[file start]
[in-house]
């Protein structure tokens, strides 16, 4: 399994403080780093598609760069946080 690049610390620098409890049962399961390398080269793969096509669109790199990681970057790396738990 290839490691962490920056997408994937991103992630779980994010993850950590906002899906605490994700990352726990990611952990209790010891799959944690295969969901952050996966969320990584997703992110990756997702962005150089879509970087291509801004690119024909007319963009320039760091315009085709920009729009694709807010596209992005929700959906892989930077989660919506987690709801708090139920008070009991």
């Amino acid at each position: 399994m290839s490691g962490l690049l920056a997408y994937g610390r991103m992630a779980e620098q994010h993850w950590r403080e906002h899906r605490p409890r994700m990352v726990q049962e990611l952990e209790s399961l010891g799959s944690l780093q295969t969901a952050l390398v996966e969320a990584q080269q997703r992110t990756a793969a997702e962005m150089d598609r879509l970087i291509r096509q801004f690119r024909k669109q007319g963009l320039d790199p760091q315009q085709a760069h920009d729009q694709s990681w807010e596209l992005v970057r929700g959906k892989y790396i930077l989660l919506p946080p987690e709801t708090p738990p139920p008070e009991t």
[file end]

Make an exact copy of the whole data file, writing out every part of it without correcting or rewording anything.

[in-house]
């Protein structure tokens, strides 16, 4: 399994403080780093598609760069946080 690049610390620098409890049962399961390398080269793969096509669109790199990681970057790396738990 290839490691962490920056997408994937991103992630779980994010993850950590906002899906605490994700990352726990990611952990209790010891799959944690295969969901952050996966969320990584997703992110990756997702962005150089879509970087291509801004690119024909007319963009320039760091315009085709920009729009694709807010596209992005929700959906892989930077989660919506987690709801708090139920008070009991």
């Amino acid at each position: 399994m290839s490691g962490l690049l920056a997408y994937g610390r991103m992630a779980e620098q994010h993850w950590r403080e906002h899906r605490p409890r994700m990352v726990q049962e990611l952990e209790s399961l010891g799959s944690l780093q295969t969901a952050l390398v996966e969320a990584q080269q997703r992110t990756a793969a997702e962005m150089d598609r879509l970087i291509r096509q801004f690119r024909k669109q007319g963009l320039d790199p760091q315009q085709a760069h920009d729009q694709s990681w807010e596209l992005v970057r929700g959906k892989y790396i930077l989660l919506p946080p987690e709801t708090p738990p139920p008070e009991t």